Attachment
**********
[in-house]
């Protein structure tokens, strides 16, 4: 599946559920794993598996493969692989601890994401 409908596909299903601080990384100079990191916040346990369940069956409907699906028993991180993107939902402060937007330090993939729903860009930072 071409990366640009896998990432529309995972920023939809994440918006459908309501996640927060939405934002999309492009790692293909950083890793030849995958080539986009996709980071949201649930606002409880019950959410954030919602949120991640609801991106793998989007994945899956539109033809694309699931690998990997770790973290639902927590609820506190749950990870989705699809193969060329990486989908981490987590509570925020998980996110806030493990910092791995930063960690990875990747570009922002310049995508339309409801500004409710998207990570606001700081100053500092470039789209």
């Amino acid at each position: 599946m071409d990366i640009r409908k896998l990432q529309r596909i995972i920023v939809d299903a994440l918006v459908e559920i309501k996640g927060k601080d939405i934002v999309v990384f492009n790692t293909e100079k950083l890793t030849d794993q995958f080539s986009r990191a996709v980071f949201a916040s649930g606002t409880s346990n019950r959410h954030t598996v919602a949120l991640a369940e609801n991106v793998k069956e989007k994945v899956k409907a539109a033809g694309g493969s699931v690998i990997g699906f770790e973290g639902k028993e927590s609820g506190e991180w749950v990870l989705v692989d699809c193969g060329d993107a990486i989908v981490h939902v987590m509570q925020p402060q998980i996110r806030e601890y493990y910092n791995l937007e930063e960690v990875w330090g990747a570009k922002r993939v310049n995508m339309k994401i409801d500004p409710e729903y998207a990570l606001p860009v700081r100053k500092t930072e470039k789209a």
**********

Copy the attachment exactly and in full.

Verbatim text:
[in-house]
């Protein structure tokens, strides 16, 4: 599946559920794993598996493969692989601890994401 409908596909299903601080990384100079990191916040346990369940069956409907699906028993991180993107939902402060937007330090993939729903860009930072 071409990366640009896998990432529309995972920023939809994440918006459908309501996640927060939405934002999309492009790692293909950083890793030849995958080539986009996709980071949201649930606002409880019950959410954030919602949120991640609801991106793998989007994945899956539109033809694309699931690998990997770790973290639902927590609820506190749950990870989705699809193969060329990486989908981490987590509570925020998980996110806030493990910092791995930063960690990875990747570009922002310049995508339309409801500004409710998207990570606001700081100053500092470039789209």
């Amino acid at each position: 599946m071409d990366i640009r409908k896998l990432q529309r596909i995972i920023v939809d299903a994440l918006v459908e559920i309501k996640g927060k601080d939405i934002v999309v990384f492009n790692t293909e100079k950083l890793t030849d794993q995958f080539s986009r990191a996709v980071f949201a916040s649930g606002t409880s346990n019950r959410h954030t598996v919602a949120l991640a369940e609801n991106v793998k069956e989007k994945v899956k409907a539109a033809g694309g493969s699931v690998i990997g699906f770790e973290g639902k028993e927590s609820g506190e991180w749950v990870l989705v692989d699809c193969g060329d993107a990486i989908v981490h939902v987590m509570q925020p402060q998980i996110r806030e601890y493990y910092n791995l937007e930063e960690v990875w330090g990747a570009k922002r993939v310049n995508m339309k994401i409801d500004p409710e729903y998207a990570l606001p860009v700081r100053k500092t930072e470039k789209a």